Universities have been urged to develop a “mature understanding of the Chinese state” and in particular to realise that working with its military scientists means supporting the Chinese Communist Party “to enhance its capacity to stay in power in China indefinitely”.
A report from the Australian Strategic Policy Institute last week looked at research collaborations and exchanges between universities outside China and “People’s Liberation Army scientists”, suggesting that some Western institutions are unwittingly helping a “rival military” to “develop its expertise and technology”.
The report – which says that the US, UK, Canada, Australia and Germany are the top countries for research collaboration with the PLA and that the number of peer-reviewed articles published as a result of such links has grown sevenfold in a decade – comes in a broader context of rising sensitivity and anxiety around West-China academic links.
Last month, Nature reported that China’s programme to attract leading researchers back to Chinese universities from Western institutions, the Thousand Talents Plan, had “gone underground” amid participants’ fears that they are being targeted by FBI scrutiny.
In Australia, a number of high-profile incidents involving teaching about politically sensitive issues have raised concerns about the financial clout wielded by thousands of Chinese students putting academic integrity in Australian institutions at risk.
Donald Trump is reported to have described Chinese students as “spies” and discussed plans to stop providing student visas for Chinese citizens.
Alex Joske, the ASPI researcher who wrote the report on research collaborations and the Chinese military, told Times Higher Education: “Many universities have been greatly increasing their engagement with China without also developing a mature understanding of the Chinese state.
“They don’t understand China’s efforts to blur the lines between civilian and military research through military-civil fusion and aren’t cognisant of the strategic implications of the Chinese military’s modernisation. Additionally, many [universities] appear to have been unaware of collaboration by their researchers and the PLA, as well as of PLA scientists training on their campuses.”
Steve Tsang, director of the China Institute at Soas, University of London, described the PLA as “the military wing of the Chinese Communist Party”, with a “primary mission” to “defend and protect the security and integrity of the political system in China, which means the Leninist party-state”.
He added: “Conducting research for the sake of advancing science does not fall within the remit of PLA research scientists.”
British universities “that welcome or accept scientists from PLA institutions should bear [this] in mind”, Professor Tsang continued. “They should continue to do so without restrictions if they feel that it is within their remit and morally right to support the Chinese Communist Party to enhance its capacity to stay in power in China indefinitely.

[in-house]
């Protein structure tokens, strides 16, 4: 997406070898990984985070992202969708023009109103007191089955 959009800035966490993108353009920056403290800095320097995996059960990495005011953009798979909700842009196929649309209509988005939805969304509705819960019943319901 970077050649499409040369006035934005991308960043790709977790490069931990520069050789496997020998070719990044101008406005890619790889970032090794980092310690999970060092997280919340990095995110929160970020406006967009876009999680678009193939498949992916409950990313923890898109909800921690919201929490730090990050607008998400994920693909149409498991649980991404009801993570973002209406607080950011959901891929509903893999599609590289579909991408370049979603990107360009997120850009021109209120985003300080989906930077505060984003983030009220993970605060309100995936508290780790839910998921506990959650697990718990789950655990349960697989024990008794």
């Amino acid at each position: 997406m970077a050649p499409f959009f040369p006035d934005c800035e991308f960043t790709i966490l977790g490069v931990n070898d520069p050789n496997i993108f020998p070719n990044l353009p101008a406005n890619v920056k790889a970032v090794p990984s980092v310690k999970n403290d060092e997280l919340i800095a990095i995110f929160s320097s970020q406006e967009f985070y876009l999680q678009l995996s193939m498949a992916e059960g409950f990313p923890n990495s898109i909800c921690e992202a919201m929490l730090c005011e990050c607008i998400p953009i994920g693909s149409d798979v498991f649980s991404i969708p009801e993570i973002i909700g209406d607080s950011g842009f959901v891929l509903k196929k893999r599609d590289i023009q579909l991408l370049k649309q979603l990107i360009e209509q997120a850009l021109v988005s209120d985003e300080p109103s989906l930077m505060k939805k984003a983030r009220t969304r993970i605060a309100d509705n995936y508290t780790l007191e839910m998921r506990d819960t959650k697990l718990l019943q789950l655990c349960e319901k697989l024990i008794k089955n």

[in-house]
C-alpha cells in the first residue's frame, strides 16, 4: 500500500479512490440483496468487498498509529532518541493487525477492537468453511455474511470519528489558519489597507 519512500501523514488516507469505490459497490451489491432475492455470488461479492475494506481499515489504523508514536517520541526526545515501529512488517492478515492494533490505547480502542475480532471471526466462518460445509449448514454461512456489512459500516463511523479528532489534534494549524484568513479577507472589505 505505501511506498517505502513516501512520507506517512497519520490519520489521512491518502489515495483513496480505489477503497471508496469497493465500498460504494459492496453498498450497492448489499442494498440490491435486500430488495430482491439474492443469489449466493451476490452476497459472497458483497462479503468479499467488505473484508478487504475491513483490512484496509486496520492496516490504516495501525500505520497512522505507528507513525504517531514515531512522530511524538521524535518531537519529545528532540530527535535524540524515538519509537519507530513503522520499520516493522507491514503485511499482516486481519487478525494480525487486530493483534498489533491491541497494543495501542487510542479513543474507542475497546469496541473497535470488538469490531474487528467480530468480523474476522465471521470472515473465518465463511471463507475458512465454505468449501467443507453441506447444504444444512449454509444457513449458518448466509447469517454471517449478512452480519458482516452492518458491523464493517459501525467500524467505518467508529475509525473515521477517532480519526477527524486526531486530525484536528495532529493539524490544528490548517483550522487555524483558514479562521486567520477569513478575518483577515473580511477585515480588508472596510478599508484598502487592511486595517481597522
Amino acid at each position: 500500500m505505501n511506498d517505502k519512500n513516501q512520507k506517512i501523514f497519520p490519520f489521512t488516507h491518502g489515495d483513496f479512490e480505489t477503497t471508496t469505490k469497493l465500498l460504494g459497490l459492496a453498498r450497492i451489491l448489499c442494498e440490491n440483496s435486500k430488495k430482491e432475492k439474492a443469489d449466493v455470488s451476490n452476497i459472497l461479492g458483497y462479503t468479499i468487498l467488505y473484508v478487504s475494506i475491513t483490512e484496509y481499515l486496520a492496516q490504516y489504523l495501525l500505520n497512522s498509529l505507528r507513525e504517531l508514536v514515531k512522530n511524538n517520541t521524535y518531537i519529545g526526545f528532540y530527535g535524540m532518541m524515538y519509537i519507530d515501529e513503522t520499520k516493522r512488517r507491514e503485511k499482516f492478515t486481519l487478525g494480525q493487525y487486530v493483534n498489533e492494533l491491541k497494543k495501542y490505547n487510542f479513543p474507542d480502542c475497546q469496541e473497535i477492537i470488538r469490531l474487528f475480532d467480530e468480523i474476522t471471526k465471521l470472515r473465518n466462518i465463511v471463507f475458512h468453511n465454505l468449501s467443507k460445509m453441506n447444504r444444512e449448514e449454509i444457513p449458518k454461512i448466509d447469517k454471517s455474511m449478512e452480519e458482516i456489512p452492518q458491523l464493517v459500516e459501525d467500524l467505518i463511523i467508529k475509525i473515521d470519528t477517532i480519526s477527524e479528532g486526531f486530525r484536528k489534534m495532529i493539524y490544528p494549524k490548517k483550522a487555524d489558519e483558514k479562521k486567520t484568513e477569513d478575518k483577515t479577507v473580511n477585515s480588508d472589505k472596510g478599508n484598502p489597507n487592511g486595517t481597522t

“As an academic, I do not think it is right and proper for me to be part of any project or arrangement that is intended to sustain a human rights-abusing authoritarian government in power in any part of the world.”
Marijk van der Wende, distinguished professor of higher education at Utrecht University, who is leading a major international project on China’s impact on global higher education, said that wider geopolitical issues have “always affected [academic] cooperation, for better or for worse” so, in that sense, recent developments affecting Western-China academic collaborations are “nothing new”.
She added that higher education and scientific collaborations, like cultural ties, are “very important components of diplomatic relations between countries…probably even more so when there is a political problem”.
Professor van der Wende said that universities could benefit from clearer guidance on sensitive academic areas from national authorities and “cannot be naive”. But she argued that the experience of the United Nations’ “knowledge embargo” against Iran’s nuclear research – successfully challenged by Iranian students in the Netherlands – showed that any restrictive measures should only be applied to specified research facilities or technologies and to specific individuals, not to entire groups on the basis of their nationality.
Universities should never be put in a position of being forced to “look at every Chinese student or [academic] colleague as a spy”, she said.
The universities of Southampton and Manchester were the UK institutions ranked by the ASPI report as being among the world’s top 10 universities for PLA collaborations.
In a blog, Mr Joske says that a Chinese PhD student who worked on graphene at Manchester is “now a researcher at the PLA’s National University of Defence Technology (NUDT), which originally sent him abroad”, citing a Chinese newspaper report that states that “the goal towards which he strives is opening up graphene’s applications in fields like military [artificial] intelligence and electromagnetic shielding”.
A Manchester spokesman said: “The university complies with all legislation and rules set out by the government when processing applications for staff and students from overseas.”